"Methadone kills sensitive leukaemia cells and also breaks treatment resistance, but without any toxic effects on non-leukemic blood cells," said the study's senior author, Claudia Friesen, Ph.D., of the Institute of Legal Medicine at the University Ulm. "We find this very exciting, because once conventional treatments have failed a patient, which occurs in old and also in young patients, they have no other options."
In this study, Friesen and her colleagues tested methadone in leukaemia cells in laboratory culture because this cancer also expresses the opioid receptor. Theirs is the first study to look at use of the agent in leukaemia, specifically in lymphoblastic leukaemia T-cell lines and human myeloid leukaemia cell lines. They found that methadone was as effective as standard chemotherapies and radiation treatments against non-resistant leukaemia cells, and that non-leukemic peripheral blood lymphocytes survived after methadone treatment.
To their surprise, they found that methadone also effectively killed leukaemia that was resistant to multiple chemotherapies and to radiation. Probing the mechanism of methadone's action, the researchers found that it activates the mitochondrial pathway within leukaemia cells, which activates enzymes called caspases that prompt a cell into apoptosis, also known as programmed cell death. Chemotherapy drugs use the same approach, but methadone activated caspases in sensitive leukaemia cells, and also reversed deficient activation of caspases in resistant leukaemia cells.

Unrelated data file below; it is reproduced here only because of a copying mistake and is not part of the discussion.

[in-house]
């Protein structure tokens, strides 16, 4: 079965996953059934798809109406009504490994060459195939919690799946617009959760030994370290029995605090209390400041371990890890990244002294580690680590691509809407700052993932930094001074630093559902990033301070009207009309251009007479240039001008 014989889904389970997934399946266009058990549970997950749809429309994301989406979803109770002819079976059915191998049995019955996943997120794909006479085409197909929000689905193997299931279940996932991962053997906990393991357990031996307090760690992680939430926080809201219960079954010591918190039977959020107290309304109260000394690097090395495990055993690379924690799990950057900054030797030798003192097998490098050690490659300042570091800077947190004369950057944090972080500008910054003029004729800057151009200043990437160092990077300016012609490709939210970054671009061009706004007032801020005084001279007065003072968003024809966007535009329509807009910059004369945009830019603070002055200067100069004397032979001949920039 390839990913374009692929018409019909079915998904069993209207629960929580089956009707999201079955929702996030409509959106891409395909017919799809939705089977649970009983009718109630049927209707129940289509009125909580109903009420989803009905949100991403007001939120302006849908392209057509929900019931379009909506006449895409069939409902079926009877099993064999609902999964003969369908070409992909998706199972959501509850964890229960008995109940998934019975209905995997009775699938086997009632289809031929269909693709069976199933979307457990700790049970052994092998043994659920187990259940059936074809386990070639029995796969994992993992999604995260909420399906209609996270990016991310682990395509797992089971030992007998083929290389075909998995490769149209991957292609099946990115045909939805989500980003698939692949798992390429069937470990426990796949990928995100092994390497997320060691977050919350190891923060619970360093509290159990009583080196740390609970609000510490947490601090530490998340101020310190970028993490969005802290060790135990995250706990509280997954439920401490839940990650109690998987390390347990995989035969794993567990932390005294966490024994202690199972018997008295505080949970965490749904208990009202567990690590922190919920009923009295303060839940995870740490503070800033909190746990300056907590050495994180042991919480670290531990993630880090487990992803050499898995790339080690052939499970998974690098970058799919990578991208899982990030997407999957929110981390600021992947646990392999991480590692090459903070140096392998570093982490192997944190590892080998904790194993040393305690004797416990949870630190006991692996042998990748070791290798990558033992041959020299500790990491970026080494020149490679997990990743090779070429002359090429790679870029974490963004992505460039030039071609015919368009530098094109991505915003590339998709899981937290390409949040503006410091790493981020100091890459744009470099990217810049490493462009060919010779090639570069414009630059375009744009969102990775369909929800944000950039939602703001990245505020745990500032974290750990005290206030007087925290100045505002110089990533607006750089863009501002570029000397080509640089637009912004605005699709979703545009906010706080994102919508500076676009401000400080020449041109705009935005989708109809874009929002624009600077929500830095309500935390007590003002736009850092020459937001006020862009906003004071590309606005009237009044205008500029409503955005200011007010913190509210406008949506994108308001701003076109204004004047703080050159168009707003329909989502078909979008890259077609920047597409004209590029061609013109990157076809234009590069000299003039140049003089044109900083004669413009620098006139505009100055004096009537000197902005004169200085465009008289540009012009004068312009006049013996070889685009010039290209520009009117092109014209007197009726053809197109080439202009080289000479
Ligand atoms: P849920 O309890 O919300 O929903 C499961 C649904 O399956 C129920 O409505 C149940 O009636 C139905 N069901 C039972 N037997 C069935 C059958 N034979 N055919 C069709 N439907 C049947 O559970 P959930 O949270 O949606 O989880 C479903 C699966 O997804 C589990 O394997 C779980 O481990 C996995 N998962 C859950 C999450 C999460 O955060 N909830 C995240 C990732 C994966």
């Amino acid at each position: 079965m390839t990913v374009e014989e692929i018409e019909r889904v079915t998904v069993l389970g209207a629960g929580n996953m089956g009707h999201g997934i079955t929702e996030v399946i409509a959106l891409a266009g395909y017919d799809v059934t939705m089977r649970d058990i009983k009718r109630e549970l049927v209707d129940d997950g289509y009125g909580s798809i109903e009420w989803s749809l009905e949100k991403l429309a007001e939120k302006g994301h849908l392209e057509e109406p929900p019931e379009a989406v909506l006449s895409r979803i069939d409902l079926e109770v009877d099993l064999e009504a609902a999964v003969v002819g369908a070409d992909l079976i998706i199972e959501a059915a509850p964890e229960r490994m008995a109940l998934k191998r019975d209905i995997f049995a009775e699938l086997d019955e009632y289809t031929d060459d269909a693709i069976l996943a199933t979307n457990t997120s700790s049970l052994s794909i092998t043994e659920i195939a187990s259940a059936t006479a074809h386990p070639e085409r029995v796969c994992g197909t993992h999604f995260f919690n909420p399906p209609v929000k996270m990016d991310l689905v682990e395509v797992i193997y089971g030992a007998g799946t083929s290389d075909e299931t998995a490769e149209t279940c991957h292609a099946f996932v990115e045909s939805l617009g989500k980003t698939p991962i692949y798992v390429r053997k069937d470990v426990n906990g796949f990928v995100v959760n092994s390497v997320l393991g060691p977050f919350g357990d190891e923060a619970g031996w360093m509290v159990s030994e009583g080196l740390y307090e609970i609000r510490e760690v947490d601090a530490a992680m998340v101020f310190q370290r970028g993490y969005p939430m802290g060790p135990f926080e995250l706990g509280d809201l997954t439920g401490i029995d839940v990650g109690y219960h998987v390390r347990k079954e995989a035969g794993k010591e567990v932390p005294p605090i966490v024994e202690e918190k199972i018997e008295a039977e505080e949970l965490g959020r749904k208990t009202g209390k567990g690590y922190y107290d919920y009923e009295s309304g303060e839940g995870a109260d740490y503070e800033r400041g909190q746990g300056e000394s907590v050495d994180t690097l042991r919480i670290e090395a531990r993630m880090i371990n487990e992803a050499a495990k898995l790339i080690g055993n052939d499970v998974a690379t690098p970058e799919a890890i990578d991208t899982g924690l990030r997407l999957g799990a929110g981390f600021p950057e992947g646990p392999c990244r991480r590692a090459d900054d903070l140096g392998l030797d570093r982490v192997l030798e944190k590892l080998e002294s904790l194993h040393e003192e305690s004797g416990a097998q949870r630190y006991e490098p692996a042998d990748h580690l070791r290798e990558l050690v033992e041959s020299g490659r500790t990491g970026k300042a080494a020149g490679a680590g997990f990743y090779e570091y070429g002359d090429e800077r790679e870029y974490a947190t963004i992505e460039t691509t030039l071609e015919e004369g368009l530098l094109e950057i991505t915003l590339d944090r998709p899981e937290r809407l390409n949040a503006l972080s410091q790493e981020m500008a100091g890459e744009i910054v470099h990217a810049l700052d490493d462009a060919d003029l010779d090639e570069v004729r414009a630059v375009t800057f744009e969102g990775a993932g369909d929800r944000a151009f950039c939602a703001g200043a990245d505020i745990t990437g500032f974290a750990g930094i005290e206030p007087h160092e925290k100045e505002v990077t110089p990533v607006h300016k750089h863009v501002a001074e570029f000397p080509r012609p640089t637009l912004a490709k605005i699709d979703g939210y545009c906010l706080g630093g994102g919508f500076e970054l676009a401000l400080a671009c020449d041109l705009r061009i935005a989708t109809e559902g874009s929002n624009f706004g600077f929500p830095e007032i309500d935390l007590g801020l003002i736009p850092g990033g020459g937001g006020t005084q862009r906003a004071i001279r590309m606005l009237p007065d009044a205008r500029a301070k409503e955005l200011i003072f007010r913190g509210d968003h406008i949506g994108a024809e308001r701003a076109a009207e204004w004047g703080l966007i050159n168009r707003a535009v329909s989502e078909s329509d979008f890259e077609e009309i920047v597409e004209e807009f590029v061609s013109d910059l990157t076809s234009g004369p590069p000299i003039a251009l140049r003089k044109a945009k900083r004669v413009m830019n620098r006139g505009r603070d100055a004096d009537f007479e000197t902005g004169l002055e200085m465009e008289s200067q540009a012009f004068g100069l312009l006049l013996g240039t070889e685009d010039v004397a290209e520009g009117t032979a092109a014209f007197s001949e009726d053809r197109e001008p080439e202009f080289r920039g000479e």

Friesen said the research team is beginning to study methadone treatment in animal models of human leukaemia, and she also says that other cancers might be suitable for treatment with the agent.
MEDICA.de; Source: American Association for Cancer Research